What Publishers Weekly says: “The dark and humorous narrative is often told through the internal monologue of Damian, who obsessively imagines himself a celebrity being interviewed on TV, allowing the reader insights into his thoughts and slowly deteriorating mind.”
What I say: There’s deadpan comedy aplenty to be found in the pages of From the Shadows: the circumstances under which the novel’s narrator finds himself trapped within a massive piece of furniture is a great comic setpiece, and his decision to effectively act as a friendly poltergeist has a bizarre logic all its own. There are a few dissonant notes, especially as the narrator shares details of his attraction to his adoptive sister, but the eccentricities of this novel are largely charming.
From Biblioasis | The Dishwasher by Stéphane Larue, translated from the French by Pablo Strauss | Fiction | 406 pages | ISBN 9781771962698 | US$16.95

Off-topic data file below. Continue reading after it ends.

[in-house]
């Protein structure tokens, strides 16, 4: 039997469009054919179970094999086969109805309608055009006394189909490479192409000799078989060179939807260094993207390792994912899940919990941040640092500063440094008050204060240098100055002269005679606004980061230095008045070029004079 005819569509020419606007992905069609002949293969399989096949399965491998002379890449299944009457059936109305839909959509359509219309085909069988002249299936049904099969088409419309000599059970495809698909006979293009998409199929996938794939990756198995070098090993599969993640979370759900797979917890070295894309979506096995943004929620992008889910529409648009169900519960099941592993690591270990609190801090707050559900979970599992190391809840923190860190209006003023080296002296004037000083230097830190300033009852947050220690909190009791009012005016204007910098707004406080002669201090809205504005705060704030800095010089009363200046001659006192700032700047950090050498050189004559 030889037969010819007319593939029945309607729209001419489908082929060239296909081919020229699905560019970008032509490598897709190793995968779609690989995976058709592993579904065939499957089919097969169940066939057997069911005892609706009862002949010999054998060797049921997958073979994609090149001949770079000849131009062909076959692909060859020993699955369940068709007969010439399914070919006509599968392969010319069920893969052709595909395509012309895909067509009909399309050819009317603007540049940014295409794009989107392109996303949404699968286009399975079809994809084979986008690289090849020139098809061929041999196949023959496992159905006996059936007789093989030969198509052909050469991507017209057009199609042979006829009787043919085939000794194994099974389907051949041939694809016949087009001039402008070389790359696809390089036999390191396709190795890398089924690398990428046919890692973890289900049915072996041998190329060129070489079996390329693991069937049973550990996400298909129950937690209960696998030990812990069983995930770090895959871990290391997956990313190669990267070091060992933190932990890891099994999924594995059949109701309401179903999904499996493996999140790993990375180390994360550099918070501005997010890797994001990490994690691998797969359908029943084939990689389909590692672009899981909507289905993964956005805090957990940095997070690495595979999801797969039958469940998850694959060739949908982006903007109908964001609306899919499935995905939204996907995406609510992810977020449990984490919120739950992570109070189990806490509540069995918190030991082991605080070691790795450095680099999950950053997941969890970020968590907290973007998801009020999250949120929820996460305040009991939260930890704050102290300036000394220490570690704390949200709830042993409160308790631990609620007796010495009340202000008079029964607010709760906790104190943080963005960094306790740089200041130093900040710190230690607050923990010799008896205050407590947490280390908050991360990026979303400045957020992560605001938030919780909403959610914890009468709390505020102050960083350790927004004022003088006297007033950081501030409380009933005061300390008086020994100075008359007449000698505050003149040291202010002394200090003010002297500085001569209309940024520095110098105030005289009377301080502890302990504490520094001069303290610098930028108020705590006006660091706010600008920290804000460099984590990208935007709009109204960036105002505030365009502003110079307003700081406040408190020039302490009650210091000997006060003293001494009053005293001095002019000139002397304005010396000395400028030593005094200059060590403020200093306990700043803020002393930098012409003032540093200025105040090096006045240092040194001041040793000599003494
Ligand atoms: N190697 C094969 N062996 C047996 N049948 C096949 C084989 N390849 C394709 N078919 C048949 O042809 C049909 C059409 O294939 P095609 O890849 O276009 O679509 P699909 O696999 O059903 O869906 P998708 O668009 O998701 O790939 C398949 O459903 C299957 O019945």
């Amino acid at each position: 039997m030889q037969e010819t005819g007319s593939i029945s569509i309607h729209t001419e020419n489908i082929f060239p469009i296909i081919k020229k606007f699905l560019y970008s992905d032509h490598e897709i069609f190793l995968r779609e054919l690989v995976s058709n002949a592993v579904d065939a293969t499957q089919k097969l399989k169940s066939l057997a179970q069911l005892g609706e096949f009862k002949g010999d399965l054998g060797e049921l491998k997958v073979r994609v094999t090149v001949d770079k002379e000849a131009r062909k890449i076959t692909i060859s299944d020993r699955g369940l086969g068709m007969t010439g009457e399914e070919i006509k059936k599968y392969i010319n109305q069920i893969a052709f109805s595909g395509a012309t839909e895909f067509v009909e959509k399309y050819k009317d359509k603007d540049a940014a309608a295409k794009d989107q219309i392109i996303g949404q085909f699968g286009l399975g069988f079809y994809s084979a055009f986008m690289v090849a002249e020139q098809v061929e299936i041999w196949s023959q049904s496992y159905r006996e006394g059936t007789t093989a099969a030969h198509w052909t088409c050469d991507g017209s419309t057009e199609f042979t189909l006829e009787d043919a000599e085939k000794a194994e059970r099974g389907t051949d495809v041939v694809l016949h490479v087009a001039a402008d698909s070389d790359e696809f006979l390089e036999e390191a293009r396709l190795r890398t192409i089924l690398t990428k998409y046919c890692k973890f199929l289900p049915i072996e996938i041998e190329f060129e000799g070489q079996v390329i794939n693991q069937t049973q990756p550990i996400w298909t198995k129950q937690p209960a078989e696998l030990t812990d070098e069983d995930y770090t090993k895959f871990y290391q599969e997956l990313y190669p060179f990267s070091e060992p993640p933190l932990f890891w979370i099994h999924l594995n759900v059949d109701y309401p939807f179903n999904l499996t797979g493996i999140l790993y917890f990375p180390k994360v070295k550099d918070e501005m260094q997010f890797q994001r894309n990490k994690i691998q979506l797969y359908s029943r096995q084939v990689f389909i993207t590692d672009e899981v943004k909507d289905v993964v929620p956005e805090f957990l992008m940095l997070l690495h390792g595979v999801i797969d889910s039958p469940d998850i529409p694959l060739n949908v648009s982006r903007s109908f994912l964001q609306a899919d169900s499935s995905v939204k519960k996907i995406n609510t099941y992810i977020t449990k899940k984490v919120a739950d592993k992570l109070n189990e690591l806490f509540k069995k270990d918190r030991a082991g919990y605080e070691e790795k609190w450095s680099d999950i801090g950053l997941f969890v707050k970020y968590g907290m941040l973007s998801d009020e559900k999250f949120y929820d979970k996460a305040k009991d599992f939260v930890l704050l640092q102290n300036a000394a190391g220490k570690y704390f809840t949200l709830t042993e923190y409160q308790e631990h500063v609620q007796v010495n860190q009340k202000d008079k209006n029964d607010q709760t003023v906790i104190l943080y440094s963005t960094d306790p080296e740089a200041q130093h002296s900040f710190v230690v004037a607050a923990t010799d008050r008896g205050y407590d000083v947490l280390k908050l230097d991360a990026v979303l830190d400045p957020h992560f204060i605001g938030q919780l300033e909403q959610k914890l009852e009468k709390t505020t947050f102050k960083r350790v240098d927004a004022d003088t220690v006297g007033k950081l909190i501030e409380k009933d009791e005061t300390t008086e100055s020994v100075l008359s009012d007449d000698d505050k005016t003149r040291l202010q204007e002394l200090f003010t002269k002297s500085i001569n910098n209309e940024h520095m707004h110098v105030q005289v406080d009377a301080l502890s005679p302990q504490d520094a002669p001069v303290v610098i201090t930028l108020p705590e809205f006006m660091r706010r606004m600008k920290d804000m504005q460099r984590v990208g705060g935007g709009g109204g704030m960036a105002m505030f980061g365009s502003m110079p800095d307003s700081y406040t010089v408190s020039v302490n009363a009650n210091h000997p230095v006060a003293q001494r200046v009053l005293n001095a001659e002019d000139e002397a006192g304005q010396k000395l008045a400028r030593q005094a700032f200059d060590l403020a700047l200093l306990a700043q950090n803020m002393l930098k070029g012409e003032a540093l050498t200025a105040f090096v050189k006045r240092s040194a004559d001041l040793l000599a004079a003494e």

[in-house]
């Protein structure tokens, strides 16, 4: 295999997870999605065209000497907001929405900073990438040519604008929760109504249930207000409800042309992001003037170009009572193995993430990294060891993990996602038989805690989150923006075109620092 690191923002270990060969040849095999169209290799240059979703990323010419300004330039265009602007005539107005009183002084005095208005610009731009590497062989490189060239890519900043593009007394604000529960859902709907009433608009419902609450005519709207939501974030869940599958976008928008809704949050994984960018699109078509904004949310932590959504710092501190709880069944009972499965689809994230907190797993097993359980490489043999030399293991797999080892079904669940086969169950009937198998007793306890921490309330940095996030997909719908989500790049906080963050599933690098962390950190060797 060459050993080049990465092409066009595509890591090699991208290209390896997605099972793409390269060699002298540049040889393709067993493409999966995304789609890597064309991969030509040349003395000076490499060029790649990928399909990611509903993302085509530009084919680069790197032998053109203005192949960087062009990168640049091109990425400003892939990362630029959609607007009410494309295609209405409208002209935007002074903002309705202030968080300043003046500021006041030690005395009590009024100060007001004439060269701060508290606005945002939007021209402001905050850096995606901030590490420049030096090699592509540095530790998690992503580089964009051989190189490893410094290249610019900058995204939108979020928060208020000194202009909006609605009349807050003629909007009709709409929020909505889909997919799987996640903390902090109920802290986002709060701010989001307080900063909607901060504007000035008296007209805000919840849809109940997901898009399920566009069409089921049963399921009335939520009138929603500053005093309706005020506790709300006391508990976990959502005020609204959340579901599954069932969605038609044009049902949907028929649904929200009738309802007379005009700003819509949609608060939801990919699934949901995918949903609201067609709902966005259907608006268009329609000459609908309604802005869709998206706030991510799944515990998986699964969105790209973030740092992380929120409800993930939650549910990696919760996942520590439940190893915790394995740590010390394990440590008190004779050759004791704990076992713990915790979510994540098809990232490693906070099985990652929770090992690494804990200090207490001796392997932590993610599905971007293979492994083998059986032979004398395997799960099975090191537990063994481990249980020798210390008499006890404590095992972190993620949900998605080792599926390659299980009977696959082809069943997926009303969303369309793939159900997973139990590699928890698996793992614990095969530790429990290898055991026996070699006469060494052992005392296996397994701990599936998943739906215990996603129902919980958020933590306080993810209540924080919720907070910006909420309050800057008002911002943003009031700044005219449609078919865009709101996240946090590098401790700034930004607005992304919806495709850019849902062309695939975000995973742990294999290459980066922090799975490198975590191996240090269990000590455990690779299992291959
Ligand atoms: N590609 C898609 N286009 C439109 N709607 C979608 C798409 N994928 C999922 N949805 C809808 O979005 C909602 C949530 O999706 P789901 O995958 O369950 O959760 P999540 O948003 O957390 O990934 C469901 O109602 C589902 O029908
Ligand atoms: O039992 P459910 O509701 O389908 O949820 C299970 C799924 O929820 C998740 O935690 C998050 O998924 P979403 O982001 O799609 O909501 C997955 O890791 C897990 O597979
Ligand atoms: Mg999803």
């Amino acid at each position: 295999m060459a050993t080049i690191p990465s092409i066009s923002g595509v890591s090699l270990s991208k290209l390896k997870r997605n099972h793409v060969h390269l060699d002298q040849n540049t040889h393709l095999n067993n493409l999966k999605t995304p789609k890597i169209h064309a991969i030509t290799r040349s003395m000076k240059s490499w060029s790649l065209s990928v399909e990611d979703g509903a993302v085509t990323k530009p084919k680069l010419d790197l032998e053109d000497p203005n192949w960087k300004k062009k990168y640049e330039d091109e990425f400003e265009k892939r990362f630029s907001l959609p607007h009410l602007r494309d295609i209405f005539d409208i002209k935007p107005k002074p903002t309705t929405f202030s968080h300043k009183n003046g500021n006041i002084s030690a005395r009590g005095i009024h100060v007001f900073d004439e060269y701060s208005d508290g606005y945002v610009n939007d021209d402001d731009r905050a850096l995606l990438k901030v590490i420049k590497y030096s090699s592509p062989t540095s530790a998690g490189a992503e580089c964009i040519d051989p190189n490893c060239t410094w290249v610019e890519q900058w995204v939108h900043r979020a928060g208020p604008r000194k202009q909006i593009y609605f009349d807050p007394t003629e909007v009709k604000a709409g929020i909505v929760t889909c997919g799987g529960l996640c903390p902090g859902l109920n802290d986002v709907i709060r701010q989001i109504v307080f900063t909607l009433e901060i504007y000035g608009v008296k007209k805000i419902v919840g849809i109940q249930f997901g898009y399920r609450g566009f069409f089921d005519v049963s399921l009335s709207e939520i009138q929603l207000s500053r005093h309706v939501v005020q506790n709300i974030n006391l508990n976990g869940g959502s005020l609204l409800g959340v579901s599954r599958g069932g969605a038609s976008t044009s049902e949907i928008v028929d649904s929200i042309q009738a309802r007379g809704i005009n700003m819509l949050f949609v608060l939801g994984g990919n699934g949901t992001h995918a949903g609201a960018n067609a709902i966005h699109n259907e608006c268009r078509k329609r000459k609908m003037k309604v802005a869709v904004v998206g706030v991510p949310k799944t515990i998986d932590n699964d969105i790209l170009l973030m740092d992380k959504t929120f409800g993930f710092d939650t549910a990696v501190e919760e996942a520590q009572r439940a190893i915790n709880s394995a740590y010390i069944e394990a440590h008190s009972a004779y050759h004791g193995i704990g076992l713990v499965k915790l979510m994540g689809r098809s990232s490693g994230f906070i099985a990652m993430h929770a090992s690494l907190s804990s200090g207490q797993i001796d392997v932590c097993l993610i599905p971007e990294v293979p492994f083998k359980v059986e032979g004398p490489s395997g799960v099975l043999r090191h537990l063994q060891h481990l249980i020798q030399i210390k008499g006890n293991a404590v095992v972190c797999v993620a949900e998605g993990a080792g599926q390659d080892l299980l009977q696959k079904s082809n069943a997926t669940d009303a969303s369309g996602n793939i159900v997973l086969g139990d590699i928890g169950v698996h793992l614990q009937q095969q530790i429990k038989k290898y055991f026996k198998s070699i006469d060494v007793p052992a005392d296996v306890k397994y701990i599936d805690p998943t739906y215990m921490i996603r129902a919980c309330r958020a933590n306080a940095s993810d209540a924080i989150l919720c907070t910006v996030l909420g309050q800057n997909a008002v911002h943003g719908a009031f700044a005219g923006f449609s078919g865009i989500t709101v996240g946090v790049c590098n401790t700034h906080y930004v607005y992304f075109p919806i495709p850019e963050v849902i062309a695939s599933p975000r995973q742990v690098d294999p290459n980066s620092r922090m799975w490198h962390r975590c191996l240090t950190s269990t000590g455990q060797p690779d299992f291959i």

What the publisher says: “It’s October in Montreal, 2002, and winter is coming on fast. Past due on his first freelance gig and ensnared in lies to his family and friends, a graphic design student with a gambling addiction goes after the first job that promises a paycheck: dishwasher at the sophisticated La Trattoria.”
What the Montreal Review of Books says: “The Dishwasher is powered by Larue’s kinetic, heavily descriptive writing. Quoting short extracts would not do it justice—it is the accumulation of detail over several galloping pages that creates immersive scenes of sensory and affective precision.”
What I say: Heavy metal, compulsive gambling, and an immersive look at the restaurant world make for a gripping read in The Dishwasher. Beyond the nods in the direction of various metal bands, Larue’s novel also abounds with plenty of literary references. It’s an often gripping take on a damaged young man finding his place in a particular subculture, and the precise details make for a work that sits comfortably beside works by Anthony Bourdain and George Orwell.